Emily Schmitt and I just returned from Haiti with encouraging news from the clinic and orphanage. The children that were rescued from a bad situation in February look healthy and happy. The facilities at the All My Heart Haiti orphanage are better than I imagined and the staff has done a wonderful job of providing structure and a loving environment for the children. We will continue to support this work and give these children every opportunity possible to succeed physically, spiritually and academically.
The clinic in Jacmel is thriving and the staff continues to grow in confidence and effectiveness. Many patients have been affected by the Chikungunya virus which presents with flu like symptoms with the addition of significant joint pain that moves around from joint to joint. We are also in the process of setting up infrastructure to develop tele-therapy in the Jacmel clinic. This would give us the opportunity to continue teaching and instructing clinicians in an interactive environment as well as being available for clinical advise/opinions.
Thanks to all of our patients who have donated items for the orphanage and offered financial support! Scott Champagne
Have you ever gone throughout your day and wondered “is this it”? The routine of going to the gym, work/school, family routines, church, pay bills, another month passes, etc had me asking that question quite often. As a physical therapist, I had often thought there must be more that I can do with my training and clinical experience I have gained over the past 11 years.
That question was answered at around 12, 000 feet above the Caribbean on a flight returning from Haiti. The 10 days prior were spent as part of the relief effort in the aftermath of a 7.0 magnitude earthquake that left in its path ~ 250,000 dead, 300,000 injured and 1.5 million homeless. The talk on the plane with other medical professionals was about the experience and looking forward to getting back in the US. However, I couldn’t help but feel that the plane was heading in the wrong direction. There was so much that needed to be done in Haiti, so many people that needed help, so many people that had lost everything including family members. My thoughts were forever changed from “is this it?” to “this is it!”. It is interesting how even natural disasters can be the doorway to your calling.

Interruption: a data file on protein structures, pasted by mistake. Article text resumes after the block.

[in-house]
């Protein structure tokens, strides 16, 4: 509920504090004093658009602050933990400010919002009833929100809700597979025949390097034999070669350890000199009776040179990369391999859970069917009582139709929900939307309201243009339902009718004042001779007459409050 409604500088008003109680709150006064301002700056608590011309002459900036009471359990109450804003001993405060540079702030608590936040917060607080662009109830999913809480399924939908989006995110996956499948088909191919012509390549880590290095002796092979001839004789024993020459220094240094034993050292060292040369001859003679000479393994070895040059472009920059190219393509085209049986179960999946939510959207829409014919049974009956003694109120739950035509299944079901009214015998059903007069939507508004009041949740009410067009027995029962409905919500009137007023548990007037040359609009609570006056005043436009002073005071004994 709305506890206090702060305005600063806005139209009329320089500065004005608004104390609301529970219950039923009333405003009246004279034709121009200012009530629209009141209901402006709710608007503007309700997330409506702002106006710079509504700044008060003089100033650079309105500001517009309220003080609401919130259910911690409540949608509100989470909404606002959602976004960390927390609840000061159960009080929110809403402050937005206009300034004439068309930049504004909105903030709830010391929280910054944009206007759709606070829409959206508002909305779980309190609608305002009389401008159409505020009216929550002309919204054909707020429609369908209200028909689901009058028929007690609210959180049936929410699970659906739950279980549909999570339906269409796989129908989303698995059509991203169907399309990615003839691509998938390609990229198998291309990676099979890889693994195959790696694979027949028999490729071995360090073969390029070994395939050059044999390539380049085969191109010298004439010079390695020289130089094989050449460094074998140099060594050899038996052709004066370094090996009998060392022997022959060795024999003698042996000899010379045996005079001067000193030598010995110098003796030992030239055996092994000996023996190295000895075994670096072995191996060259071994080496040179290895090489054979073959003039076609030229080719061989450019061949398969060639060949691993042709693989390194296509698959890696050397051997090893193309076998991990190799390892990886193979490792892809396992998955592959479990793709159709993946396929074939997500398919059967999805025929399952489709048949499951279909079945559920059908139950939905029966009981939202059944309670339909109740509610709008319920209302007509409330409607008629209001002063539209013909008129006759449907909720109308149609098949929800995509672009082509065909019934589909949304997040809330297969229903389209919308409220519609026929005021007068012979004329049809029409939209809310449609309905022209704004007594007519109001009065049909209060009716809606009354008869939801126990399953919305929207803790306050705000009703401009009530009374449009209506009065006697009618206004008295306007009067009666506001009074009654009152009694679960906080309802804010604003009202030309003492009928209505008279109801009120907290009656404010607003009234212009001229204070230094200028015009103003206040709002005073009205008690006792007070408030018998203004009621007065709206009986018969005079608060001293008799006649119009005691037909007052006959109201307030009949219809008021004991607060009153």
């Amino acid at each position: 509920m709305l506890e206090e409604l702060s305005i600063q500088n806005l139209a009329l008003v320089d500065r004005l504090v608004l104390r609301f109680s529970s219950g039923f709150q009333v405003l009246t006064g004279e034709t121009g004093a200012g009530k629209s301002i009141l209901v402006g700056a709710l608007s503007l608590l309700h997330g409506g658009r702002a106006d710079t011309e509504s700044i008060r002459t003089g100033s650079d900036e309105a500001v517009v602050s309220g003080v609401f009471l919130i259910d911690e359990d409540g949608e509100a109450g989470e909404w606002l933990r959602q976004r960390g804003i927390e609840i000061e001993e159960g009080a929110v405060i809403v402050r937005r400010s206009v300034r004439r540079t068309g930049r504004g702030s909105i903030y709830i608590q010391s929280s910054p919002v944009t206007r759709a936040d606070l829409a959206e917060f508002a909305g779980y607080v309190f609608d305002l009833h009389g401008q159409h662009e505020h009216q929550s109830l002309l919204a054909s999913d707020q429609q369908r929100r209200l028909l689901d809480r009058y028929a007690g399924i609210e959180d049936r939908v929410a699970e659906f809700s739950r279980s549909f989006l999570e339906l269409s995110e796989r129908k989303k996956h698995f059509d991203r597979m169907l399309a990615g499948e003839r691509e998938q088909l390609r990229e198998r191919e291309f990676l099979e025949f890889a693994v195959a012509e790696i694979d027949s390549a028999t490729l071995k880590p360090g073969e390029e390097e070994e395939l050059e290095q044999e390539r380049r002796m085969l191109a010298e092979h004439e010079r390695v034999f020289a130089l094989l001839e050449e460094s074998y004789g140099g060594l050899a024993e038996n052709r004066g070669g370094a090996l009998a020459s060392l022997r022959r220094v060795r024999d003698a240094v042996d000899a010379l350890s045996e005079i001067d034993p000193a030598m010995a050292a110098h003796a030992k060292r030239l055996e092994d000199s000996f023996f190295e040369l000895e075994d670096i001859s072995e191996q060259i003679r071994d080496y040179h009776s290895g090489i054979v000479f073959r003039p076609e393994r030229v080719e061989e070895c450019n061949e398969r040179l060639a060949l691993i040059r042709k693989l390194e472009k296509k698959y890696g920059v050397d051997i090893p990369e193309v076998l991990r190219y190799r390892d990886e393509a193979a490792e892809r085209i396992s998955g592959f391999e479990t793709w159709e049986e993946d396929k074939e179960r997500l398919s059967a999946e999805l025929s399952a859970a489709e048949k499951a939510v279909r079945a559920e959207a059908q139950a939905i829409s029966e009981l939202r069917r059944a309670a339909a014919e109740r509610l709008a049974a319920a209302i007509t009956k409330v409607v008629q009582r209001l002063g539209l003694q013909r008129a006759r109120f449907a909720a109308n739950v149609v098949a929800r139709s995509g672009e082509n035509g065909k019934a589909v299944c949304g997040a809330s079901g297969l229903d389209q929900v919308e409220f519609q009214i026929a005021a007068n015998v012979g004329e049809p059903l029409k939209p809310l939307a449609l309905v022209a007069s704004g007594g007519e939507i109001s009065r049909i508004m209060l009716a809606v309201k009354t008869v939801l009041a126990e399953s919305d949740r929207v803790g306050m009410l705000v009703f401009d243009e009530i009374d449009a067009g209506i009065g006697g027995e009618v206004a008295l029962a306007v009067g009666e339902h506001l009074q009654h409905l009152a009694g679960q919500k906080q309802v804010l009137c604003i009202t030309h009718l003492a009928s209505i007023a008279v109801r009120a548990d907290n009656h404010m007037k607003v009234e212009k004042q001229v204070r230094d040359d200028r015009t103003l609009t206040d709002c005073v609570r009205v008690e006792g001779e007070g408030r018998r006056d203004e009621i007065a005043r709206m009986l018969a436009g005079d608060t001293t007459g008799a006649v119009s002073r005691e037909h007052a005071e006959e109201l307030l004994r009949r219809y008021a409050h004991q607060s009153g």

In 6 trips to Haiti since the earthquake, I have been fortunate to witness the structure of physical therapy evolve from under shade trees and in tents to a free standing clinic in the coastal town of Jacmel. In 2012 I became a Continuing Education Liaison for Community Coalition for Haiti with the task of providing clinical assistance and training for the physical therapy staff in Jacmel. It has been one of the most gratifying experiences to see a clinic develop from infancy into a solid and thriving entity that has touched more than 22, 000 patients in the years since the earthquake.
Missions to Haiti have also allowed me to see that the need is so much greater than physical pathologies. My eyes have been opened to the plight of the orphans and “Restavek” in Haiti. Restavek is a creole term which means “one who stays with” but commonly translated as “child slave or domestic servant”. It is estimated that 300,000 children in Haiti are Restavek and the age range usually varies from 4 to 14 years old. Due to poverty and illiteracy, 80% and 47% respectively, these children are typically given up by their parents to upper class families with the hope for a better future. The transaction is usually an agreement that the child will be sent to school in exchange for helping with household chores/duties. This is rarely the outcome and children become domestic slaves being forced to work long hours cooking, cleaning, fetching water and are often neglected, abused and even raped. One day a child and the next day a slave.